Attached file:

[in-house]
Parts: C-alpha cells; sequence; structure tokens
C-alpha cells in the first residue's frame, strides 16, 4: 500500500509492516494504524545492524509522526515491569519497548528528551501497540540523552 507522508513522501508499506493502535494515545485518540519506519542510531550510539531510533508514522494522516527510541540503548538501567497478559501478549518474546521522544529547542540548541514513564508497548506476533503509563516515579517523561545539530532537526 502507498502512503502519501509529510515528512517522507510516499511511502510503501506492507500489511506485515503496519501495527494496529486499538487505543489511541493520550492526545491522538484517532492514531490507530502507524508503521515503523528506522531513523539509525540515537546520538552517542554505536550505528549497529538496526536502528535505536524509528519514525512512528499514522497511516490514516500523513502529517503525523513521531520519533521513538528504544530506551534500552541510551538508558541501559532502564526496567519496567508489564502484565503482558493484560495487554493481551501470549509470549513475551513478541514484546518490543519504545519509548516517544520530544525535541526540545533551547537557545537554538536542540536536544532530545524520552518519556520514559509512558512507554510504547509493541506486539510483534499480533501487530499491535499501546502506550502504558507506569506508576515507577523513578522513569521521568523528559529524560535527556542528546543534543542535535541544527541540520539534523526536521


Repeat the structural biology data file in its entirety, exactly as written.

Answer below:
[in-house]
Parts: C-alpha cells; sequence; structure tokens
C-alpha cells in the first residue's frame, strides 16, 4: 500500500509492516494504524545492524509522526515491569519497548528528551501497540540523552 507522508513522501508499506493502535494515545485518540519506519542510531550510539531510533508514522494522516527510541540503548538501567497478559501478549518474546521522544529547542540548541514513564508497548506476533503509563516515579517523561545539530532537526 502507498502512503502519501509529510515528512517522507510516499511511502510503501506492507500489511506485515503496519501495527494496529486499538487505543489511541493520550492526545491522538484517532492514531490507530502507524508503521515503523528506522531513523539509525540515537546520538552517542554505536550505528549497529538496526536502528535505536524509528519514525512512528499514522497511516490514516500523513502529517503525523513521531520519533521513538528504544530506551534500552541510551538508558541501559532502564526496567519496567508489564502484565503482558493484560495487554493481551501470549509470549513475551513478541514484546518490543519504545519509548516517544520530544525535541526540545533551547537557545537554538536542540536536544532530545524520552518519556520514559509512558512507554510504547509493541506486539510483534499480533501487530499491535499501546502506550502504558507506569506508576515507577523513578522513569521521568523528559529524560535527556542528546543534543542535535541544527541540520539534523526536521